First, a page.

What People Actually Listen To In 2021

What people actually listen to image

If you were to just read what the media writes you would think that all people listen to all day is a streaming service like Spotify, or podcasts, or whatever else that’s hot in the audio world at the moment. One of the reasons why is that until recently, none of the ratings agencies like Nielsen or Arbitron actually measured all the audio sources that we’re exposed to every day. Finally there’s one report that gives us better picture of what people actually listen to in 2021 and it’s pretty surprising.

Like in the old radio days when NPR was never included in Arbitron ratings, traditional radio never considered public stations a competitor until one day they were included in the ratings. A lot of radio exec’s eyes opened to the fact the public stations had a lot more ears than they had ever imagined. In a way, the same goes for everything but radio today, but just the opposite. The mediums that get the most press aren’t necessarily the ones that are the most consumed.

Edison Research’s Share Of The Ear data puts it all in perspective as it looks at how much of broadcast audio, audio streaming, satellite radio, podcasts, audiobooks, YouTube, and even your own music libraries, are consumed. Here’s what it found:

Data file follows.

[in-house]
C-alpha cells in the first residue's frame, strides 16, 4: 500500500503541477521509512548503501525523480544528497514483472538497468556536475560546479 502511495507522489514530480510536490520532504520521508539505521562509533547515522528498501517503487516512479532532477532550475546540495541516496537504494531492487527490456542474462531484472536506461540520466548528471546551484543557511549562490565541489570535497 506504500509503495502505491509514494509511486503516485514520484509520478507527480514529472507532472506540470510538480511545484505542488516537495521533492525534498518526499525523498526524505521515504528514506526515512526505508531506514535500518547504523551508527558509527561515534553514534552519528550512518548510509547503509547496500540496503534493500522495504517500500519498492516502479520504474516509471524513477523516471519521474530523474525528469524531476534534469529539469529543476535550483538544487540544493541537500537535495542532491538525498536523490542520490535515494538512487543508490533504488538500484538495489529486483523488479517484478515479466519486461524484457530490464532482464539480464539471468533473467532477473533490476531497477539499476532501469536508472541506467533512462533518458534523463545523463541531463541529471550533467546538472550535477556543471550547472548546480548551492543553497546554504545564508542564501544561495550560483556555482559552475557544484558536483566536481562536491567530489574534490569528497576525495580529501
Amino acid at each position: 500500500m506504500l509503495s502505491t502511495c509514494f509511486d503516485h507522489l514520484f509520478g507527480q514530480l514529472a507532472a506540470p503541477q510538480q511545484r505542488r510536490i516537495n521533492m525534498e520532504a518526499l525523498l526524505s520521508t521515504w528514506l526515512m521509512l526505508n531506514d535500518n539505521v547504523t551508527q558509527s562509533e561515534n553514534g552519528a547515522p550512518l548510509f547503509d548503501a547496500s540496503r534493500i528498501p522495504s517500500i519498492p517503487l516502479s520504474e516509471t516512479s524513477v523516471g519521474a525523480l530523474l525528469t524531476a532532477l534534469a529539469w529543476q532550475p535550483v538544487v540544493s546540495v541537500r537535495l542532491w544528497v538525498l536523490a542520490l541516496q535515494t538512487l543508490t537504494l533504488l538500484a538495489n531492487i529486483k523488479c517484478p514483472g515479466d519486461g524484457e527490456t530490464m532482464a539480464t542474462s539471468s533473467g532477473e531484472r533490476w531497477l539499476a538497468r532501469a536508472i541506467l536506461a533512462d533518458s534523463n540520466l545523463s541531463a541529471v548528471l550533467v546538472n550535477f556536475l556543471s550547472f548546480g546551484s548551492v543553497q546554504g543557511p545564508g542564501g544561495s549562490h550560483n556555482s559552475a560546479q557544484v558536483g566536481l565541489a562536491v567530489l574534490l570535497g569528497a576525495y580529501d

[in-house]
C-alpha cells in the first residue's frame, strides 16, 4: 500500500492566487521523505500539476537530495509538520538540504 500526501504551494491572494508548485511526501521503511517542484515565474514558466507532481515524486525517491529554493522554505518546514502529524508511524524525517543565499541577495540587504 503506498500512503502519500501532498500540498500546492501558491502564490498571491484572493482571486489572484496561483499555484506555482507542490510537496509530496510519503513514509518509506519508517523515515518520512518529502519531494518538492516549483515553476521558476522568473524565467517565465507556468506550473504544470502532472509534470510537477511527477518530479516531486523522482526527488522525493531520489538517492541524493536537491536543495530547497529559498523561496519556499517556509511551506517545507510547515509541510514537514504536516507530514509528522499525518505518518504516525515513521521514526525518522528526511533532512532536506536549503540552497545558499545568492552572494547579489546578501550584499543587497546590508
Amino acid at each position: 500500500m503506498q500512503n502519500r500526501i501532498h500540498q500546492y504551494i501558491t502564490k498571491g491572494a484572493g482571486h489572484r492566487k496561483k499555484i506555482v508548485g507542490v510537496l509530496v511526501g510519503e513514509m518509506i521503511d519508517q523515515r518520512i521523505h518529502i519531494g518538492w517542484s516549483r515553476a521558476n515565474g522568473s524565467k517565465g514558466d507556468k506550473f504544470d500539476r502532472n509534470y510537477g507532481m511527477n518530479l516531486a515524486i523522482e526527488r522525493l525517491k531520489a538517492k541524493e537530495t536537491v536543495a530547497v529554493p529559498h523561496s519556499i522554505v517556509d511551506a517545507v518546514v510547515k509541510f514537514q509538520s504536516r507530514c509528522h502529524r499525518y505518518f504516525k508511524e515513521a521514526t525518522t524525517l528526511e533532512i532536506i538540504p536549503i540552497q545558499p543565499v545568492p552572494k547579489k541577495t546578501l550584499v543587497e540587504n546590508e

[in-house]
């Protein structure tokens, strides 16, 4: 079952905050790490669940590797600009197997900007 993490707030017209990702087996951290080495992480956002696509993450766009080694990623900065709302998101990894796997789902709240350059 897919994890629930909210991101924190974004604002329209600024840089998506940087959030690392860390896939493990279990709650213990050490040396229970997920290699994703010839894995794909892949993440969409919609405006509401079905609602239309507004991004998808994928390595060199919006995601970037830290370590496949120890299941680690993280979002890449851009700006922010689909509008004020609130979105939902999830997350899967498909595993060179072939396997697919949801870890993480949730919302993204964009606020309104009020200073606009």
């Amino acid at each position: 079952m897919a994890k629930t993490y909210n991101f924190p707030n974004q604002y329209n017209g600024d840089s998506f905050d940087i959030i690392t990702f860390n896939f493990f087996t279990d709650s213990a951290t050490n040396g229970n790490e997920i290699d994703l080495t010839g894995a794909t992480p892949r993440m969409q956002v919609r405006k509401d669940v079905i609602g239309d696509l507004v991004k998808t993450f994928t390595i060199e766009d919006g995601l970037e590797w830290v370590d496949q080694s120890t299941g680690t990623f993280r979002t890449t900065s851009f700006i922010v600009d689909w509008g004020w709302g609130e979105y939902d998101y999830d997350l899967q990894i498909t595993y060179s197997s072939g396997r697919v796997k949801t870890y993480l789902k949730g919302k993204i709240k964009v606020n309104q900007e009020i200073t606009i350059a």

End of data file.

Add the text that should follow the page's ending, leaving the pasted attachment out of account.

• AM/FM Radio – 39%
  • Streaming Audio – 18%
  • Your Own Music Library – 11%
  • YouTube – 10%
  • SiriusXM – 8%
  • Podcasts – 6%
  • TV Music Channels – 4%
  • Audiobooks – 2%
  • Other – 2%

We’ve seen this in several other reports and studies, but broadcast AM/FM radio still gets over twice the ears as the next closest audio distribution method, which is streaming. People actually listen to their own music a lot more than anyone thought as well, and podcasts haven’t taken the world by storm the way we’ve been led to believe.

The way this data was collected is that everyone involved in the study recorded what they listened to in a diary over a 24 hour period. There may be some holes in the methodology here, and Nielsen is responding with a similar study of its own called Nielsen One, which isn’t available yet.

What Share of the Ear does show is that the distribution of what we listen to is much different that what many believe. While it’s true that streaming services like Spotify have a huge influence on the playlists of music radio, just how much hasn’t been determined yet. Now that would be interesting to find out.


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